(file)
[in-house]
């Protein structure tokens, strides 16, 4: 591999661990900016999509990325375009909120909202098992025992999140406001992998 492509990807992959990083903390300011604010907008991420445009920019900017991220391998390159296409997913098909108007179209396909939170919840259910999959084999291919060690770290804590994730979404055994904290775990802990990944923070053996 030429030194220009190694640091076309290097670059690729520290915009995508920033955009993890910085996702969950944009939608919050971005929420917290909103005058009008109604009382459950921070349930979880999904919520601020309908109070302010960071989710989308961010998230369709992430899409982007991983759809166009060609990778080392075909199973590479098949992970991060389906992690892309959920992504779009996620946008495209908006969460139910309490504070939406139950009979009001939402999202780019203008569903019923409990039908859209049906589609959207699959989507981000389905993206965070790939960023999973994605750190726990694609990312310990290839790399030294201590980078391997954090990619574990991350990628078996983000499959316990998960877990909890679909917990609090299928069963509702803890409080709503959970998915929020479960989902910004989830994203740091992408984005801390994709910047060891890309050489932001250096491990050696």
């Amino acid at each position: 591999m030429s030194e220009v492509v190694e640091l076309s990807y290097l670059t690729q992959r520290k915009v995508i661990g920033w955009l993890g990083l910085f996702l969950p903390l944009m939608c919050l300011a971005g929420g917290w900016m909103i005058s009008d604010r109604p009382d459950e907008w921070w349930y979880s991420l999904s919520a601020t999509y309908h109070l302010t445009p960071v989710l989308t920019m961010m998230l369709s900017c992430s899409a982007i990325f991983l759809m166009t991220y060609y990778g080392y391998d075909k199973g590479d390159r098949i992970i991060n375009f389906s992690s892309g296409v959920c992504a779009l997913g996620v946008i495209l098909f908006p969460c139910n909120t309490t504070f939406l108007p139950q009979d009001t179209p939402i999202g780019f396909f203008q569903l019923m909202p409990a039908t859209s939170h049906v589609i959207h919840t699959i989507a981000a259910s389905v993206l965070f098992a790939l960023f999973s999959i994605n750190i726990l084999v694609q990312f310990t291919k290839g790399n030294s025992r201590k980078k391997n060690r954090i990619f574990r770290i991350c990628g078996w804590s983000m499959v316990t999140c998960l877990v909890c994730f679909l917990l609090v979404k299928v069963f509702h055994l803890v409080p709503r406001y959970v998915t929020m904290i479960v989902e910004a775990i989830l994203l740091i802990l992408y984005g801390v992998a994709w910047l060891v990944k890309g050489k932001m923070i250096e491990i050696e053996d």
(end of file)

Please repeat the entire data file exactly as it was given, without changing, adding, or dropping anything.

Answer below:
[in-house]
């Protein structure tokens, strides 16, 4: 591999661990900016999509990325375009909120909202098992025992999140406001992998 492509990807992959990083903390300011604010907008991420445009920019900017991220391998390159296409997913098909108007179209396909939170919840259910999959084999291919060690770290804590994730979404055994904290775990802990990944923070053996 030429030194220009190694640091076309290097670059690729520290915009995508920033955009993890910085996702969950944009939608919050971005929420917290909103005058009008109604009382459950921070349930979880999904919520601020309908109070302010960071989710989308961010998230369709992430899409982007991983759809166009060609990778080392075909199973590479098949992970991060389906992690892309959920992504779009996620946008495209908006969460139910309490504070939406139950009979009001939402999202780019203008569903019923409990039908859209049906589609959207699959989507981000389905993206965070790939960023999973994605750190726990694609990312310990290839790399030294201590980078391997954090990619574990991350990628078996983000499959316990998960877990909890679909917990609090299928069963509702803890409080709503959970998915929020479960989902910004989830994203740091992408984005801390994709910047060891890309050489932001250096491990050696």
């Amino acid at each position: 591999m030429s030194e220009v492509v190694e640091l076309s990807y290097l670059t690729q992959r520290k915009v995508i661990g920033w955009l993890g990083l910085f996702l969950p903390l944009m939608c919050l300011a971005g929420g917290w900016m909103i005058s009008d604010r109604p009382d459950e907008w921070w349930y979880s991420l999904s919520a601020t999509y309908h109070l302010t445009p960071v989710l989308t920019m961010m998230l369709s900017c992430s899409a982007i990325f991983l759809m166009t991220y060609y990778g080392y391998d075909k199973g590479d390159r098949i992970i991060n375009f389906s992690s892309g296409v959920c992504a779009l997913g996620v946008i495209l098909f908006p969460c139910n909120t309490t504070f939406l108007p139950q009979d009001t179209p939402i999202g780019f396909f203008q569903l019923m909202p409990a039908t859209s939170h049906v589609i959207h919840t699959i989507a981000a259910s389905v993206l965070f098992a790939l960023f999973s999959i994605n750190i726990l084999v694609q990312f310990t291919k290839g790399n030294s025992r201590k980078k391997n060690r954090i990619f574990r770290i991350c990628g078996w804590s983000m499959v316990t999140c998960l877990v909890c994730f679909l917990l609090v979404k299928v069963f509702h055994l803890v409080p709503r406001y959970v998915t929020m904290i479960v989902e910004a775990i989830l994203l740091i802990l992408y984005g801390v992998a994709w910047l060891v990944k890309g050489k932001m923070i250096e491990i050696e053996d």